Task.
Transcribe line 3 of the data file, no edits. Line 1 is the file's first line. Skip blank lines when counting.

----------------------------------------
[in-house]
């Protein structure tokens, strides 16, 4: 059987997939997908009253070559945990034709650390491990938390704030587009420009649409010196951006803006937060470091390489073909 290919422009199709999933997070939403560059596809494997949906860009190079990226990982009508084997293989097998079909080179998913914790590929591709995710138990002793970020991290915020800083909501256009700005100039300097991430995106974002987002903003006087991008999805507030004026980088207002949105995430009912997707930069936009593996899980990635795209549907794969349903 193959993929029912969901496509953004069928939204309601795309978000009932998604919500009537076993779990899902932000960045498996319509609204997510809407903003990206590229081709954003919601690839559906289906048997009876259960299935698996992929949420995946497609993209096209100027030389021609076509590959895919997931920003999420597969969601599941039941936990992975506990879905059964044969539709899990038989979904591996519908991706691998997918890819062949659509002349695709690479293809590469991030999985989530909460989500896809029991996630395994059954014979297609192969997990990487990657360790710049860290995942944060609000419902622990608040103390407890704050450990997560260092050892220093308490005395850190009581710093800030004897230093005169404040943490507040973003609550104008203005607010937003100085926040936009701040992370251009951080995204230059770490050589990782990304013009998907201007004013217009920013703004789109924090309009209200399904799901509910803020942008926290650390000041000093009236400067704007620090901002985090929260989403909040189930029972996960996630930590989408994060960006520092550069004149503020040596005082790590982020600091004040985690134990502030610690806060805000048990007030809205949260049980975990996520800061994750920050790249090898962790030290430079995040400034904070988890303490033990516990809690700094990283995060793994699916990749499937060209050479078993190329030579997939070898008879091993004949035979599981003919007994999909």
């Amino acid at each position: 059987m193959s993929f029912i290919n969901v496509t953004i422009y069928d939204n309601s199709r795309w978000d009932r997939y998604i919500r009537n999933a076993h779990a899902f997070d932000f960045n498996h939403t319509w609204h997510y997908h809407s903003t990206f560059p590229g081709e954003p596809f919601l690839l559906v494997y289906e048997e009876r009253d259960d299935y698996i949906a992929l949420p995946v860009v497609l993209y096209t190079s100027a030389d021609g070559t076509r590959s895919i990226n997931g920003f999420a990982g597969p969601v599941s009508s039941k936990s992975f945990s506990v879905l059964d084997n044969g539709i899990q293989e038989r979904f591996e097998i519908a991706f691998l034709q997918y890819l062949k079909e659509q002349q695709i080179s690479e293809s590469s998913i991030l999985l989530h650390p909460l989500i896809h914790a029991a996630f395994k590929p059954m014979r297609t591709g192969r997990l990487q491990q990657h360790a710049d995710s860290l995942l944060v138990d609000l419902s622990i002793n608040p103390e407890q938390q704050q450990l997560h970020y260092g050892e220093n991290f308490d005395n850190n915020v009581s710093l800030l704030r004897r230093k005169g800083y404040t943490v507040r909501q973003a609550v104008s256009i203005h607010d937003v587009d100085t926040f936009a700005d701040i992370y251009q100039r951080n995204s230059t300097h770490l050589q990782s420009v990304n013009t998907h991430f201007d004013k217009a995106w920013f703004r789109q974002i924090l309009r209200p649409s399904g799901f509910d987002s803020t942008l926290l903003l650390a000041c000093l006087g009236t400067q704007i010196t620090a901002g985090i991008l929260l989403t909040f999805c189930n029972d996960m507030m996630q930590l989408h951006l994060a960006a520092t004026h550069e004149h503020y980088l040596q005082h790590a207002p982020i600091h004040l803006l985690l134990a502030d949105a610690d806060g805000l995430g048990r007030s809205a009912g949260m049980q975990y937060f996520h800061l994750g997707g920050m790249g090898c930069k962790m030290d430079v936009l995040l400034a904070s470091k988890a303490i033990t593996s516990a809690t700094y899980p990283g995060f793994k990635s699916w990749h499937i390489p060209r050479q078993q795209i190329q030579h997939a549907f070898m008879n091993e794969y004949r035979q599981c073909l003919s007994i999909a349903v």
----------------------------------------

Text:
């Amino acid at each position: 059987m193959s993929f029912i290919n969901v496509t953004i422009y069928d939204n309601s199709r795309w978000d009932r997939y998604i919500r009537n999933a076993h779990a899902f997070d932000f960045n498996h939403t319509w609204h997510y997908h809407s903003t990206f560059p590229g081709e954003p596809f919601l690839l559906v494997y289906e048997e009876r009253d259960d299935y698996i949906a992929l949420p995946v860009v497609l993209y096209t190079s100027a030389d021609g070559t076509r590959s895919i990226n997931g920003f999420a990982g597969p969601v599941s009508s039941k936990s992975f945990s506990v879905l059964d084997n044969g539709i899990q293989e038989r979904f591996e097998i519908a991706f691998l034709q997918y890819l062949k079909e659509q002349q695709i080179s690479e293809s590469s998913i991030l999985l989530h650390p909460l989500i896809h914790a029991a996630f395994k590929p059954m014979r297609t591709g192969r997990l990487q491990q990657h360790a710049d995710s860290l995942l944060v138990d609000l419902s622990i002793n608040p103390e407890q938390q704050q450990l997560h970020y260092g050892e220093n991290f308490d005395n850190n915020v009581s710093l800030l704030r004897r230093k005169g800083y404040t943490v507040r909501q973003a609550v104008s256009i203005h607010d937003v587009d100085t926040f936009a700005d701040i992370y251009q100039r951080n995204s230059t300097h770490l050589q990782s420009v990304n013009t998907h991430f201007d004013k217009a995106w920013f703004r789109q974002i924090l309009r209200p649409s399904g799901f509910d987002s803020t942008l926290l903003l650390a000041c000093l006087g009236t400067q704007i010196t620090a901002g985090i991008l929260l989403t909040f999805c189930n029972d996960m507030m996630q930590l989408h951006l994060a960006a520092t004026h550069e004149h503020y980088l040596q005082h790590a207002p982020i600091h004040l803006l985690l134990a502030d949105a610690d806060g805000l995430g048990r007030s809205a009912g949260m049980q975990y937060f996520h800061l994750g997707g920050m790249g090898c930069k962790m030290d430079v936009l995040l400034a904070s470091k988890a303490i033990t593996s516990a809690t700094y899980p990283g995060f793994k990635s699916w990749h499937i390489p060209r050479q078993q795209i190329q030579h997939a549907f070898m008879n091993e794969y004949r035979q599981c073909l003919s007994i999909a349903v």